We tend to keep tabs on the huge companies out there who are really killing it on social media. Campaigns like those put forth by the likes of Oreo or Ford stay on our radar because they set the trends. What you may not know is that social media marketing can extend into the local market as well.
In fact, a report put together by BIA/Kelsey for Surefire Social showed that 60% of franchise businesses use their Facebook pages for local promotions. This well surpasses the percentage of national brands that use other promotional efforts to target the local space, with 43.2% saying they use newspapers and just 36.8% indicating they use email marketing.
So how can you get in on this rising trend? We’ve put together some helpful tips for targeting the local market with your social media efforts. The good news here is you’ll find it doesn’t differ that dramatically from nationwide campaigns. You just–as you’d might expect–have to be more focused.
Step 1: Claim Your Local Profiles
There are many social sites dedicated to providing information about local businesses. It’s important you have control over your profiles on these sites to ensure the information there is correct and up-to-date. It also has a tremendous impact on your SEO, since these sites tend to rank high and having a profile on them increases the likelihood people will be able to find you using “city name + industry” search queries.
As someone even remotely related to the SEO industry, you know that trends come and go. Some ways to effectively drive and boost traffic may work one day and fail the next. Some things that attract search engines under one model might be detrimental in the next. You’ve probably also heard SEO as a whole is referred to as a dying trend; something that’s bound to fail.
Sure, certain aspects of the industry may change and evolve into something new altogether, but SEO as a whole is here to stay, regardless of the naysayers who like to stir up controversy by claiming otherwise. Providing you’re willing to adapt, there’s no reason your own business or practice cannot grow in the long term with a solid SEO strategy in place.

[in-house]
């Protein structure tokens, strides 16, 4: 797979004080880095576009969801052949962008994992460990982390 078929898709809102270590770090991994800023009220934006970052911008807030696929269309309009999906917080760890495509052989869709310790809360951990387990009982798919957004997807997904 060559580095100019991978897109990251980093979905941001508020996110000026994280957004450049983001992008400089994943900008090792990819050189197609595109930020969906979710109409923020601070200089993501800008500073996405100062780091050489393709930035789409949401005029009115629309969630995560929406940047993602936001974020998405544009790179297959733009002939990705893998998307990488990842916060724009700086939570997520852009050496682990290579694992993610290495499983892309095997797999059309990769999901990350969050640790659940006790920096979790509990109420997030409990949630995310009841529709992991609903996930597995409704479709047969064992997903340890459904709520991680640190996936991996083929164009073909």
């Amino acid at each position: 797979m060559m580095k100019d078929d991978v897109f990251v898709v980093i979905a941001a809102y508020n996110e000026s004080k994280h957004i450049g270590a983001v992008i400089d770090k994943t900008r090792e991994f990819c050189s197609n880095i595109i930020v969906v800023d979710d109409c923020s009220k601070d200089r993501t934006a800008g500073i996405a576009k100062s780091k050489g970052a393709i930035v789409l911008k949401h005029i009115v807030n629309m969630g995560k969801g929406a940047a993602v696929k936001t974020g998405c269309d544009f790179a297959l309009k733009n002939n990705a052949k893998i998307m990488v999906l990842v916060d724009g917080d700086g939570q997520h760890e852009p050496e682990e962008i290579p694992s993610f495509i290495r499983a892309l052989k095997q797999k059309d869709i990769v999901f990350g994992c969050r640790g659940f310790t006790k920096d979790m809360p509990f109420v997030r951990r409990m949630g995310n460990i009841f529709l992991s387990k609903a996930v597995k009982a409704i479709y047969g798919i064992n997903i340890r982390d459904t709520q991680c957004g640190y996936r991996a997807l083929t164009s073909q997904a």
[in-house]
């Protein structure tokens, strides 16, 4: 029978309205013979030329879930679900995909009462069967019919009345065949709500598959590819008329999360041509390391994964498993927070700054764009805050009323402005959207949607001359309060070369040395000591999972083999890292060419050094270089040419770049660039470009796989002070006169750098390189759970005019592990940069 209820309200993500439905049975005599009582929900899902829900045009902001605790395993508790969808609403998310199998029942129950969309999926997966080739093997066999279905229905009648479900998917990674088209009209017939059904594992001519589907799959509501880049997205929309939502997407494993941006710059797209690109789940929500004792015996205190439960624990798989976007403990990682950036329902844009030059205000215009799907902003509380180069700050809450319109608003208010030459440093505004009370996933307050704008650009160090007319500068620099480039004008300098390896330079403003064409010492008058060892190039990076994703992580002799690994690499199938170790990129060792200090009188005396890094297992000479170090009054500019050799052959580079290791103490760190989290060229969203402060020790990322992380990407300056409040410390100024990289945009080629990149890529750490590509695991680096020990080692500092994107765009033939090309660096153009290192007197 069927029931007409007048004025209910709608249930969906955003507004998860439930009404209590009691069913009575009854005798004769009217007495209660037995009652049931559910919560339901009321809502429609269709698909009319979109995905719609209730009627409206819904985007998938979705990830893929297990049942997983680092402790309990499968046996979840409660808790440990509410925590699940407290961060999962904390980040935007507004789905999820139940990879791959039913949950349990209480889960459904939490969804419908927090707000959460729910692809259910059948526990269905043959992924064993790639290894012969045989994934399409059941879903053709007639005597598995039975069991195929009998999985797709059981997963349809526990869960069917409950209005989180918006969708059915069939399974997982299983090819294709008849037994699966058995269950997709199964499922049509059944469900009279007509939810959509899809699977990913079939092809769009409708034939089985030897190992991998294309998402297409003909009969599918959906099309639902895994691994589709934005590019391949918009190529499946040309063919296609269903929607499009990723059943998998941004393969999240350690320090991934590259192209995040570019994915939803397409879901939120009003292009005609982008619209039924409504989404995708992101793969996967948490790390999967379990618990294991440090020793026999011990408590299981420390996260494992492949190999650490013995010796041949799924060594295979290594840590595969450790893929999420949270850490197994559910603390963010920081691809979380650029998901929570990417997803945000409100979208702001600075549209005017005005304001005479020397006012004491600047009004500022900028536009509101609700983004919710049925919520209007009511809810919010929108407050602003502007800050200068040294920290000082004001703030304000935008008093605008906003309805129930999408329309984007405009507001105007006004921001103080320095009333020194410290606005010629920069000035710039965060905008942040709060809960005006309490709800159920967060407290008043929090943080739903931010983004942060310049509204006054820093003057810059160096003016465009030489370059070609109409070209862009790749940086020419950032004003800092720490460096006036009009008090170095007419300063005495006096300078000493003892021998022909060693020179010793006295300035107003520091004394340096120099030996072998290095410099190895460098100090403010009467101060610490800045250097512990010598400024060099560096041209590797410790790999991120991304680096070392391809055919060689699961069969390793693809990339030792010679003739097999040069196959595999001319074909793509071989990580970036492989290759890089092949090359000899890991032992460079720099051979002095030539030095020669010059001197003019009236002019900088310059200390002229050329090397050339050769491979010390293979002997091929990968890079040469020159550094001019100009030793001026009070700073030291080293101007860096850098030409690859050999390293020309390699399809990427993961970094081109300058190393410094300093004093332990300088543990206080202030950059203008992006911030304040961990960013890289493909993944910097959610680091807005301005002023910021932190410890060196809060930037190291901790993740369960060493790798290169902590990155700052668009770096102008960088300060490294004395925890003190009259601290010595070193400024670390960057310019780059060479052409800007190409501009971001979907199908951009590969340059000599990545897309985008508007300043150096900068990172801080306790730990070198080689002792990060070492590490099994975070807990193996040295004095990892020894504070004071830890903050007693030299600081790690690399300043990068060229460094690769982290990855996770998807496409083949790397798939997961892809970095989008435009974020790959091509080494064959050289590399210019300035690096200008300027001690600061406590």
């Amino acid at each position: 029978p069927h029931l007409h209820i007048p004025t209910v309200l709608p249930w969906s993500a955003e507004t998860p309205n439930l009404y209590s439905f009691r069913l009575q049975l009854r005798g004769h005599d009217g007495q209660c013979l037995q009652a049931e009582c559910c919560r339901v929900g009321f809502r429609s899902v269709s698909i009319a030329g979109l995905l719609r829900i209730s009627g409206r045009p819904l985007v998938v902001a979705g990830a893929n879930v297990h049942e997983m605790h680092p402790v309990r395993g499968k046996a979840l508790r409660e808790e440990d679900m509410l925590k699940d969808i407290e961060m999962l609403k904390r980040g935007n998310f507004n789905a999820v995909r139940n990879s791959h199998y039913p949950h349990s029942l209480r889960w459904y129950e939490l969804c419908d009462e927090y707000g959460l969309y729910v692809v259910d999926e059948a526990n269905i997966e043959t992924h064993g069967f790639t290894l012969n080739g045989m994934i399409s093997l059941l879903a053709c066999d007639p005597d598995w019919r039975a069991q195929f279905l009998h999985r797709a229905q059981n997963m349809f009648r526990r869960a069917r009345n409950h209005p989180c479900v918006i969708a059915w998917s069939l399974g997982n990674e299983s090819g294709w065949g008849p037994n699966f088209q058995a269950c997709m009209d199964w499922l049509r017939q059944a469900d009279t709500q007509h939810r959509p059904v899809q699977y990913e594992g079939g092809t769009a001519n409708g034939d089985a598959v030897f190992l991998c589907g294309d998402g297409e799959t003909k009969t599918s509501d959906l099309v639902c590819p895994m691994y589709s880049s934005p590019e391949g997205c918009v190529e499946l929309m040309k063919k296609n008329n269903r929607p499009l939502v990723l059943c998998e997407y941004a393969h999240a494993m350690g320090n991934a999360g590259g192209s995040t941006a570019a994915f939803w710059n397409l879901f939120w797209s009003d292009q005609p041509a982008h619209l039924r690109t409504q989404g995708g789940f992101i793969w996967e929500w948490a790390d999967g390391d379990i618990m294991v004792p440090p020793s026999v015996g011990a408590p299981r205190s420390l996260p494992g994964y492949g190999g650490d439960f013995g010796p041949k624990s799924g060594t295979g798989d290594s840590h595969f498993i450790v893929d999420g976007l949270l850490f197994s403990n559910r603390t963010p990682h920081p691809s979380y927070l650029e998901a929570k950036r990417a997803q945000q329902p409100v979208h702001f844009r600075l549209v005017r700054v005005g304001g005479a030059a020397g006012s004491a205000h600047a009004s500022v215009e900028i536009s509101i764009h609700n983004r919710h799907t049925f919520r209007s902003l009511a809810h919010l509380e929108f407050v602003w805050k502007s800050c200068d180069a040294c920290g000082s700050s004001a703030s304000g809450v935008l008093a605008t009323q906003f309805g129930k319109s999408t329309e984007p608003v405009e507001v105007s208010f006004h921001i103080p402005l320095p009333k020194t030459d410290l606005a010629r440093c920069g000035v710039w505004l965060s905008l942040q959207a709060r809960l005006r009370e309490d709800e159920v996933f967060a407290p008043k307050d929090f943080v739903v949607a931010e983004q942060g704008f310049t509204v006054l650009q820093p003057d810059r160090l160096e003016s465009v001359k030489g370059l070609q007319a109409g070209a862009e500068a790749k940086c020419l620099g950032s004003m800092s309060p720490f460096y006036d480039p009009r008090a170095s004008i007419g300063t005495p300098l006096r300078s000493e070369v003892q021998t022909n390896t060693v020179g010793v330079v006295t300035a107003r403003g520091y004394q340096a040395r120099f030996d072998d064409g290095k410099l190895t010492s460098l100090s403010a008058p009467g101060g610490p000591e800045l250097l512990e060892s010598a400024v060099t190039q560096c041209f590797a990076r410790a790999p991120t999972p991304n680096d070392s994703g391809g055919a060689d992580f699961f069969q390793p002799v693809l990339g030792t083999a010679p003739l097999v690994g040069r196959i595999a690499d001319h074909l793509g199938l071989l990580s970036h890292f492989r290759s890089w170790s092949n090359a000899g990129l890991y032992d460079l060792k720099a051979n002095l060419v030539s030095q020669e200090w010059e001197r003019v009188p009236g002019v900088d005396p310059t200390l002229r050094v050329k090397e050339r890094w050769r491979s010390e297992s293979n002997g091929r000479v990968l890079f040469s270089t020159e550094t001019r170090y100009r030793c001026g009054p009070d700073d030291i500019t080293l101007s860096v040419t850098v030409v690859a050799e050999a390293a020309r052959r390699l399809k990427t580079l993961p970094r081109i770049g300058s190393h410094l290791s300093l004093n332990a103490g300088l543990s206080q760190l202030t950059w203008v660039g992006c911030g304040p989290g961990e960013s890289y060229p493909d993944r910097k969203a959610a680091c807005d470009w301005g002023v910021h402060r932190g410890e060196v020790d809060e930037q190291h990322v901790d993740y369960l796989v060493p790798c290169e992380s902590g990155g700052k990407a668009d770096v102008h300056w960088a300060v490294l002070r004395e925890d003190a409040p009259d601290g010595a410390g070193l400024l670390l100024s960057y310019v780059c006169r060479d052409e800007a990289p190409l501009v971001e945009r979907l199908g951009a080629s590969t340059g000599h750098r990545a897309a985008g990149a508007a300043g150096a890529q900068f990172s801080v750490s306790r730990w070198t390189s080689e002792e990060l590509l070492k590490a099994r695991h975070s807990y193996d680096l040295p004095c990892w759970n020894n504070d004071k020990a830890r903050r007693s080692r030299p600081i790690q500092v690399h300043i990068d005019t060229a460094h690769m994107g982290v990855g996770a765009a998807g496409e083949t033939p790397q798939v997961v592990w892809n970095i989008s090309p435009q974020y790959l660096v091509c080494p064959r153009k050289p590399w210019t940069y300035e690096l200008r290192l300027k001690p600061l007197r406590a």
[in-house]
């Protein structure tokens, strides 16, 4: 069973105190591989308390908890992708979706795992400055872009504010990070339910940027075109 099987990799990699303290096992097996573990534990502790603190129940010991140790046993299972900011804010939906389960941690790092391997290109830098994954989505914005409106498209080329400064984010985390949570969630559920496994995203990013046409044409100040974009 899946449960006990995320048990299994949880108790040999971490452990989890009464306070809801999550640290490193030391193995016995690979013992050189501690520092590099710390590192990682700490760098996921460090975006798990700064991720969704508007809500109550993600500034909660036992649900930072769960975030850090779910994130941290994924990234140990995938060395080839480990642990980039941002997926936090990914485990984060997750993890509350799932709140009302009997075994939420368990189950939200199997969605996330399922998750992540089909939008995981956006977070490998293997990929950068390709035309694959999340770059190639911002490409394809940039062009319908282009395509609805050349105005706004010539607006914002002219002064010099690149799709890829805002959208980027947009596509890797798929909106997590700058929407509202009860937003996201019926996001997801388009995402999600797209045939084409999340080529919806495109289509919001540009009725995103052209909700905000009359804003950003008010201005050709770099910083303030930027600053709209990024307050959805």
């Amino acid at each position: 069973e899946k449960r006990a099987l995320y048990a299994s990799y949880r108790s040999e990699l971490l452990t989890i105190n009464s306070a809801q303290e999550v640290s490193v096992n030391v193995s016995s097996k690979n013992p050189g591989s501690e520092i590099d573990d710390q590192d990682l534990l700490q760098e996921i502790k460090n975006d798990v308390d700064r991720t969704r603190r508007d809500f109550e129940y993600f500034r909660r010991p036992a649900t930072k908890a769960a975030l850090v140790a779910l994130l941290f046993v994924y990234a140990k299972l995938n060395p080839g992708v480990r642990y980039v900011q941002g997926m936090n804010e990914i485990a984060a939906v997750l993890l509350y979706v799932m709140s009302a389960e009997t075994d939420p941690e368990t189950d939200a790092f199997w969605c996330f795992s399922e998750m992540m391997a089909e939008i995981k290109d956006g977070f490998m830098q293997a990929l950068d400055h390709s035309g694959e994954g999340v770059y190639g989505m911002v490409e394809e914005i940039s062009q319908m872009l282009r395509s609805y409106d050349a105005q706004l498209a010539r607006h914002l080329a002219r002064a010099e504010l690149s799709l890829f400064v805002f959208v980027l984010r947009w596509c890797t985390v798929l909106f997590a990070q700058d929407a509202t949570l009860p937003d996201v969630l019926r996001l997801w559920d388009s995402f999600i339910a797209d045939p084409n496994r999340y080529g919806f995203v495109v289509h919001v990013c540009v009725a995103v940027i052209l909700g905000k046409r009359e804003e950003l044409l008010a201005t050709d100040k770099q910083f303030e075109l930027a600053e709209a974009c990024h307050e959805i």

In fact, most SEO skepticism is rooted in a futile debate involving ‘black hat vs. white hat’ tactics. Essentially, whenever Google updates their algorithm to crack down on the spam/trickster side of SEO, ripples vibrate throughout the hive-mind and everyone exaggerates the update as the final culling blade.
Ignore the hive-mind. That’s my best piece of advice. Instead, look at what the creator of the largest search engine in the world is sending to our inbox:
While a social media department that exists in a silo is certainly better than none at all, it’s not nearly as effective as an integrated brand strategy.
Social media is now the most popular online activity, accounting for 27% of time consumers spend on the internet. 74% of marketers consider their presence on Facebook, Twitter, Google+ and other major networks an integral part of generating new leads. Simply put, the potential of social media is far too great to not use to its fullest potential. The most effective marketers today actively work to integrate their content marketing and communication across platforms, so their customers and prospects can benefit from their company’s consistency and clarity.
How far does a game need to go before it's no longer a laughing matter? A new social media game called Neknomination seems to have answered that question. An Internet-assisted drinking game originating with a pro athlete in the UK, a game of escalating challenges has already been blamed for several deaths around the world.
It has drawn attention to the difficulties of monitoring the way young people use social media, as well as the persistent dangers of excessive drinking for people of all ages. Thankfully, the tragedies surrounding Neknomination have inspired some to alter the game to do some good.
What is Neknomination?
Neknomination is a viral video challenge game thought to originate within the closed circle of a UK rugby player and his friends. In the game, a person records themself drinking a large quantity ("necking") of alcohol, often in unusual circumstances or mixed with other things, followed by a challenge for another individual to create and consume an even more extreme drink.
With each day that passes, and with each mobile user who signs up for a Twitter account, the importance of the platforms for businesses reaching out to their clients and prospects deepens. With over a billion people now registered for the service, and over 300 billion Tweets sent, the network isn’t a fad and it continues to grow.
But how does Twitter play out in the B2B space? Is there any use for it when it comes to landing deals?
When I first joined a B2B company, a colleague said to me: “At least you don’t have to deal with Twitter anymore.”
Nothing could be further from the truth.
Last fall, the Content Marketing Institute, and Marketing Profs, reported that 85% of B2B marketers use Twitter as part of their strategic marketing efforts. Surprisingly, that’s only 6% less than the traditional platform for B2B marketers – LinkedIn.
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